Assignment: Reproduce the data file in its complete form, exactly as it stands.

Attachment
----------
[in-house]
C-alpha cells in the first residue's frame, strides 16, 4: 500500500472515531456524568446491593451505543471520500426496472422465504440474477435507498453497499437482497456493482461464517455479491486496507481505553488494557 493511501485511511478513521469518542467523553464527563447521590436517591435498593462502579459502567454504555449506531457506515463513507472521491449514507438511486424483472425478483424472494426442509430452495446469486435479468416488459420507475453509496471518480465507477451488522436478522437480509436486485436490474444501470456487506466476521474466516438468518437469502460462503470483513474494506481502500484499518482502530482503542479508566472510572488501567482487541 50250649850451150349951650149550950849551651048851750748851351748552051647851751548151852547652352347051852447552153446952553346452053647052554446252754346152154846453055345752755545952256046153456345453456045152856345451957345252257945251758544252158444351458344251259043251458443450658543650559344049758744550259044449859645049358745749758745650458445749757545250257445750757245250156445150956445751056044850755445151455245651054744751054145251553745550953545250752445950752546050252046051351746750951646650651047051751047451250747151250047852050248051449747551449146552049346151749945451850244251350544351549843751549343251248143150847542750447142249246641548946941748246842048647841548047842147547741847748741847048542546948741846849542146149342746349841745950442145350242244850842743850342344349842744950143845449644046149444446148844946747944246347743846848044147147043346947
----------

[in-house]
C-alpha cells in the first residue's frame, strides 16, 4: 500500500472515531456524568446491593451505543471520500426496472422465504440474477435507498453497499437482497456493482461464517455479491486496507481505553488494557 493511501485511511478513521469518542467523553464527563447521590436517591435498593462502579459502567454504555449506531457506515463513507472521491449514507438511486424483472425478483424472494426442509430452495446469486435479468416488459420507475453509496471518480465507477451488522436478522437480509436486485436490474444501470456487506466476521474466516438468518437469502460462503470483513474494506481502500484499518482502530482503542479508566472510572488501567482487541 50250649850451150349951650149550950849551651048851750748851351748552051647851751548151852547652352347051852447552153446952553346452053647052554446252754346152154846453055345752755545952256046153456345453456045152856345451957345252257945251758544252158444351458344251259043251458443450658543650559344049758744550259044449859645049358745749758745650458445749757545250257445750757245250156445150956445751056044850755445151455245651054744751054145251553745550953545250752445950752546050252046051351746750951646650651047051751047451250747151250047852050248051449747551449146552049346151749945451850244251350544351549843751549343251248143150847542750447142249246641548946941748246842048647841548047842147547741847748741847048542546948741846849542146149342746349841745950442145350242244850842743850342344349842744950143845449644046149444446148844946747944246347743846848044147147043346947